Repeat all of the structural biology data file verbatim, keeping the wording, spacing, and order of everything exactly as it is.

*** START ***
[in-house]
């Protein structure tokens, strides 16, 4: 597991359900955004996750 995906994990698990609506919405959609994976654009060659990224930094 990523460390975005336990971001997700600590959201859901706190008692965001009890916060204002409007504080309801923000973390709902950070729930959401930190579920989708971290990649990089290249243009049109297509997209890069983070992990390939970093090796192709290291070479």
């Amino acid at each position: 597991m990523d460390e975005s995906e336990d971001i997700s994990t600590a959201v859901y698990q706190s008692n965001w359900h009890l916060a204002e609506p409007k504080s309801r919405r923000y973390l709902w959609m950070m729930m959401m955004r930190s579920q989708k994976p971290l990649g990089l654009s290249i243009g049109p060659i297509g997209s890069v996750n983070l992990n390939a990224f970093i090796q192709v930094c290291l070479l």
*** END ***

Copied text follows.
[in-house]
């Protein structure tokens, strides 16, 4: 597991359900955004996750 995906994990698990609506919405959609994976654009060659990224930094 990523460390975005336990971001997700600590959201859901706190008692965001009890916060204002409007504080309801923000973390709902950070729930959401930190579920989708971290990649990089290249243009049109297509997209890069983070992990390939970093090796192709290291070479």
């Amino acid at each position: 597991m990523d460390e975005s995906e336990d971001i997700s994990t600590a959201v859901y698990q706190s008692n965001w359900h009890l916060a204002e609506p409007k504080s309801r919405r923000y973390l709902w959609m950070m729930m959401m955004r930190s579920q989708k994976p971290l990649g990089l654009s290249i243009g049109p060659i297509g997209s890069v996750n983070l992990n390939a990224f970093i090796q192709v930094c290291l070479l």